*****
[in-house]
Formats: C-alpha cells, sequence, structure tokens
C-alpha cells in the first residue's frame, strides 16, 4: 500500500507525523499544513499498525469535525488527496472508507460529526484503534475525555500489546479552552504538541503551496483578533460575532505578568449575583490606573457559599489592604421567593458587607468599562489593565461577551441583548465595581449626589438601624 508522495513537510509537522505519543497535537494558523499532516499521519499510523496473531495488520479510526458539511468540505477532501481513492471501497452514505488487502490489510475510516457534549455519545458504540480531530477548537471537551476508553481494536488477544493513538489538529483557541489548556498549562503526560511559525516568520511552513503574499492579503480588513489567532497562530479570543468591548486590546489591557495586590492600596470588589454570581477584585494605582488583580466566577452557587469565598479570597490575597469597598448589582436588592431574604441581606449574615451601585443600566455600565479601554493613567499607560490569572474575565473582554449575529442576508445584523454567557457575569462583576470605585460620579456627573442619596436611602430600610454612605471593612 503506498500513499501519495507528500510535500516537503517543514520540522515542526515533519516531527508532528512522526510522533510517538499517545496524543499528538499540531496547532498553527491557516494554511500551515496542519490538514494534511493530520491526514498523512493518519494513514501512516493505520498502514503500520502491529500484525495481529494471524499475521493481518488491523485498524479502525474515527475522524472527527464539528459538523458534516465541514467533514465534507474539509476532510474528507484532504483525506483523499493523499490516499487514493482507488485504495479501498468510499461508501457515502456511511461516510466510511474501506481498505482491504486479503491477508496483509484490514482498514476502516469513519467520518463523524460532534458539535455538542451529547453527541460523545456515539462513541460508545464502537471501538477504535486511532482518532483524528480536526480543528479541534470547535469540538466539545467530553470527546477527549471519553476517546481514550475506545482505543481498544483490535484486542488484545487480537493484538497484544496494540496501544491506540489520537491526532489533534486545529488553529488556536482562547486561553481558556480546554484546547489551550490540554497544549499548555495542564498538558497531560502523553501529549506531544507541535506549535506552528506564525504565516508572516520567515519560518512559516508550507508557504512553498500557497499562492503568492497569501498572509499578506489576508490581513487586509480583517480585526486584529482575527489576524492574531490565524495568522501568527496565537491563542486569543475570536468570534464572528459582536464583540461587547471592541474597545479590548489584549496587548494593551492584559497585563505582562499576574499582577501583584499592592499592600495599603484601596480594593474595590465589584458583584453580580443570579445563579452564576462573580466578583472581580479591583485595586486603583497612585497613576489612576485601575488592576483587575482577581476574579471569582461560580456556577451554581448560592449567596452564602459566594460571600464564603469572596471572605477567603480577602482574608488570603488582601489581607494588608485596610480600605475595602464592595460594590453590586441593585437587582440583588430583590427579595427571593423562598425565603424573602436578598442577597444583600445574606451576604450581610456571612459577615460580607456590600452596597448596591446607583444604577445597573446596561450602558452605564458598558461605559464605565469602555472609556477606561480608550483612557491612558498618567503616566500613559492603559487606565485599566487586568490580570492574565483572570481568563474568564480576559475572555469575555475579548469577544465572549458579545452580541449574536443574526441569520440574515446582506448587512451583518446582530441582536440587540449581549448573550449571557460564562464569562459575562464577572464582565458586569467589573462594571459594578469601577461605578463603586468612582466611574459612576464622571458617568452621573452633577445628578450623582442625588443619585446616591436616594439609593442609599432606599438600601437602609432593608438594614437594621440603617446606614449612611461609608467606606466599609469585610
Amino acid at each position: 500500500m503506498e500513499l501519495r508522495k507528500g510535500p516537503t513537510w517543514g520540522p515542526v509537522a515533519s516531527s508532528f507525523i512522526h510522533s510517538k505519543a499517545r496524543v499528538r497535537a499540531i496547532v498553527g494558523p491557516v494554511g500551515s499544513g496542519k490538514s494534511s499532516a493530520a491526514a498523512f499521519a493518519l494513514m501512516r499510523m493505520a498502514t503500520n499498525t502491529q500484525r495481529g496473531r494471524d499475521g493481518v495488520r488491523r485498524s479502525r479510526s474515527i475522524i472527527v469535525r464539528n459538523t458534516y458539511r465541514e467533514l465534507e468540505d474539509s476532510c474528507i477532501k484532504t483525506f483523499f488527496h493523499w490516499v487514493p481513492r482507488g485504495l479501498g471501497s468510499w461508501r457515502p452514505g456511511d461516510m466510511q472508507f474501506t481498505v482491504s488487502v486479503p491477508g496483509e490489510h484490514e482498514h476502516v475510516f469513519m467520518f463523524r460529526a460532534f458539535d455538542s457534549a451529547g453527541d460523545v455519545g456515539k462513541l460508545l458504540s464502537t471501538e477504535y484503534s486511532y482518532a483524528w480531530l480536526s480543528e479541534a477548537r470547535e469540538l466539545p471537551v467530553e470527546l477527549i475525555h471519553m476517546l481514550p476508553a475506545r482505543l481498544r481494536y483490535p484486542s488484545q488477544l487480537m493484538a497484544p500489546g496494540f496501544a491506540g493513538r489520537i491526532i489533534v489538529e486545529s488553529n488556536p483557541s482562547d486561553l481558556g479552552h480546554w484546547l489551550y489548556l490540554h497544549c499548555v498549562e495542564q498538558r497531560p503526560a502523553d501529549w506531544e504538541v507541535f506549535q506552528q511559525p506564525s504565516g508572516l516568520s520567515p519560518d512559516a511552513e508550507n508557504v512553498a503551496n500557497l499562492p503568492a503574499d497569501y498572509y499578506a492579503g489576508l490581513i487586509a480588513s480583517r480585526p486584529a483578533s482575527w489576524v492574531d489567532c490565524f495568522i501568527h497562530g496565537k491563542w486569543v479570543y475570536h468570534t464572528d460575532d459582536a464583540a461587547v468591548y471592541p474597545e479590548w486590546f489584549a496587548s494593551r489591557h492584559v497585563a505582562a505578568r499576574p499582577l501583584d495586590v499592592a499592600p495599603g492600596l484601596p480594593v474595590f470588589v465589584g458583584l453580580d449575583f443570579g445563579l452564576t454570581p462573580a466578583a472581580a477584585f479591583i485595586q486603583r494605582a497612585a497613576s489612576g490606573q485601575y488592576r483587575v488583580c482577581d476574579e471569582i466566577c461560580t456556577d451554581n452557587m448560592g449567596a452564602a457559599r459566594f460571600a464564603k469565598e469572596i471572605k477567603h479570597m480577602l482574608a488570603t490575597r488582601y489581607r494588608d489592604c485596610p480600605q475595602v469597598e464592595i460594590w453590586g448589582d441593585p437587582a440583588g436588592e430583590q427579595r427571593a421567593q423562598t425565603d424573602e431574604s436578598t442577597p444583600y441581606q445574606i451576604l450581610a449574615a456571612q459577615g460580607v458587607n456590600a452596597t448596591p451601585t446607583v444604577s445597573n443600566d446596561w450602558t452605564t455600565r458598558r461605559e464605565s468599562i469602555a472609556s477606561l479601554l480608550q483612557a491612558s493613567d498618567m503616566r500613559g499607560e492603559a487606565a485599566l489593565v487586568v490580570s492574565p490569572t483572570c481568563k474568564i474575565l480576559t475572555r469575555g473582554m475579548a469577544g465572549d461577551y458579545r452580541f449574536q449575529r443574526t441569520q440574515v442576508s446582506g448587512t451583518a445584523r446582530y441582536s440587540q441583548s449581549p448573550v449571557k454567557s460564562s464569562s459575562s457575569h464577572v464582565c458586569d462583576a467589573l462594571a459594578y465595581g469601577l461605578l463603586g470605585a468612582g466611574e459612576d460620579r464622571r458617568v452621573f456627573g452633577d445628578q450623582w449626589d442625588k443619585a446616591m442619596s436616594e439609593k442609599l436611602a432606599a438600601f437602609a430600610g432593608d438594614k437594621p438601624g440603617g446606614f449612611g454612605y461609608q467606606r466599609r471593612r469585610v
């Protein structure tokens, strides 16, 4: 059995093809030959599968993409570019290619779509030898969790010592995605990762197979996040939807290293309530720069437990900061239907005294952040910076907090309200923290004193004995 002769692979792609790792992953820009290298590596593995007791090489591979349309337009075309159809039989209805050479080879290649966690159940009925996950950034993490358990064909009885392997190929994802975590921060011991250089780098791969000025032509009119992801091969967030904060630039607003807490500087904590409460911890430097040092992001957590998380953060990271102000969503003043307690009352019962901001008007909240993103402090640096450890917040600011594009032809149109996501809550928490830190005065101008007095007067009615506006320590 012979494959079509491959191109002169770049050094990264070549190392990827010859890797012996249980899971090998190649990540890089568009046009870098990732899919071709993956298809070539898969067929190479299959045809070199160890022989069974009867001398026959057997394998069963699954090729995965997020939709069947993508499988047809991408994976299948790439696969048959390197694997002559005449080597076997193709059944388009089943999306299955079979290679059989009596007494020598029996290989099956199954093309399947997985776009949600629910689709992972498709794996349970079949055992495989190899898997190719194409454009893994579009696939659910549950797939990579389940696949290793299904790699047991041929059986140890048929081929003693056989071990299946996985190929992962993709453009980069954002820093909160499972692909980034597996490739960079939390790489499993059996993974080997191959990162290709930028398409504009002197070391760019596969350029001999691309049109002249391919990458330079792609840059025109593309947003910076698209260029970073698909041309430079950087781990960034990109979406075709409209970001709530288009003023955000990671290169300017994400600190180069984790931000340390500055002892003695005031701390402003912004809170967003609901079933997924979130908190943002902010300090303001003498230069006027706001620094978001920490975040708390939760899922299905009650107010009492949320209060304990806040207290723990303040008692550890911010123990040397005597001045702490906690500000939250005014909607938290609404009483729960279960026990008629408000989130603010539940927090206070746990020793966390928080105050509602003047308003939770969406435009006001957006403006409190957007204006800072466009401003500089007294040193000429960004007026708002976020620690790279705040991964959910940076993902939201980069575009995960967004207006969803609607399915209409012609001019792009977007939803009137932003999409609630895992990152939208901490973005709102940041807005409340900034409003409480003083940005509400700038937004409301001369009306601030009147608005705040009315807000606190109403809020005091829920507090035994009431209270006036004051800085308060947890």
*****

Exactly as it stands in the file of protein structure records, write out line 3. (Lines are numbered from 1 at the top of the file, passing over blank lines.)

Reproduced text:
C-alpha cells in the first residue's frame, strides 16, 4: 500500500507525523499544513499498525469535525488527496472508507460529526484503534475525555500489546479552552504538541503551496483578533460575532505578568449575583490606573457559599489592604421567593458587607468599562489593565461577551441583548465595581449626589438601624 508522495513537510509537522505519543497535537494558523499532516499521519499510523496473531495488520479510526458539511468540505477532501481513492471501497452514505488487502490489510475510516457534549455519545458504540480531530477548537471537551476508553481494536488477544493513538489538529483557541489548556498549562503526560511559525516568520511552513503574499492579503480588513489567532497562530479570543468591548486590546489591557495586590492600596470588589454570581477584585494605582488583580466566577452557587469565598479570597490575597469597598448589582436588592431574604441581606449574615451601585443600566455600565479601554493613567499607560490569572474575565473582554449575529442576508445584523454567557457575569462583576470605585460620579456627573442619596436611602430600610454612605471593612 503506498500513499501519495507528500510535500516537503517543514520540522515542526515533519516531527508532528512522526510522533510517538499517545496524543499528538499540531496547532498553527491557516494554511500551515496542519490538514494534511493530520491526514498523512493518519494513514501512516493505520498502514503500520502491529500484525495481529494471524499475521493481518488491523485498524479502525474515527475522524472527527464539528459538523458534516465541514467533514465534507474539509476532510474528507484532504483525506483523499493523499490516499487514493482507488485504495479501498468510499461508501457515502456511511461516510466510511474501506481498505482491504486479503491477508496483509484490514482498514476502516469513519467520518463523524460532534458539535455538542451529547453527541460523545456515539462513541460508545464502537471501538477504535486511532482518532483524528480536526480543528479541534470547535469540538466539545467530553470527546477527549471519553476517546481514550475506545482505543481498544483490535484486542488484545487480537493484538497484544496494540496501544491506540489520537491526532489533534486545529488553529488556536482562547486561553481558556480546554484546547489551550490540554497544549499548555495542564498538558497531560502523553501529549506531544507541535506549535506552528506564525504565516508572516520567515519560518512559516508550507508557504512553498500557497499562492503568492497569501498572509499578506489576508490581513487586509480583517480585526486584529482575527489576524492574531490565524495568522501568527496565537491563542486569543475570536468570534464572528459582536464583540461587547471592541474597545479590548489584549496587548494593551492584559497585563505582562499576574499582577501583584499592592499592600495599603484601596480594593474595590465589584458583584453580580443570579445563579452564576462573580466578583472581580479591583485595586486603583497612585497613576489612576485601575488592576483587575482577581476574579471569582461560580456556577451554581448560592449567596452564602459566594460571600464564603469572596471572605477567603480577602482574608488570603488582601489581607494588608485596610480600605475595602464592595460594590453590586441593585437587582440583588430583590427579595427571593423562598425565603424573602436578598442577597444583600445574606451576604450581610456571612459577615460580607456590600452596597448596591446607583444604577445597573446596561450602558452605564458598558461605559464605565469602555472609556477606561480608550483612557491612558498618567503616566500613559492603559487606565485599566487586568490580570492574565483572570481568563474568564480576559475572555469575555475579548469577544465572549458579545452580541449574536443574526441569520440574515446582506448587512451583518446582530441582536440587540449581549448573550449571557460564562464569562459575562464577572464582565458586569467589573462594571459594578469601577461605578463603586468612582466611574459612576464622571458617568452621573452633577445628578450623582442625588443619585446616591436616594439609593442609599432606599438600601437602609432593608438594614437594621440603617446606614449612611461609608467606606466599609469585610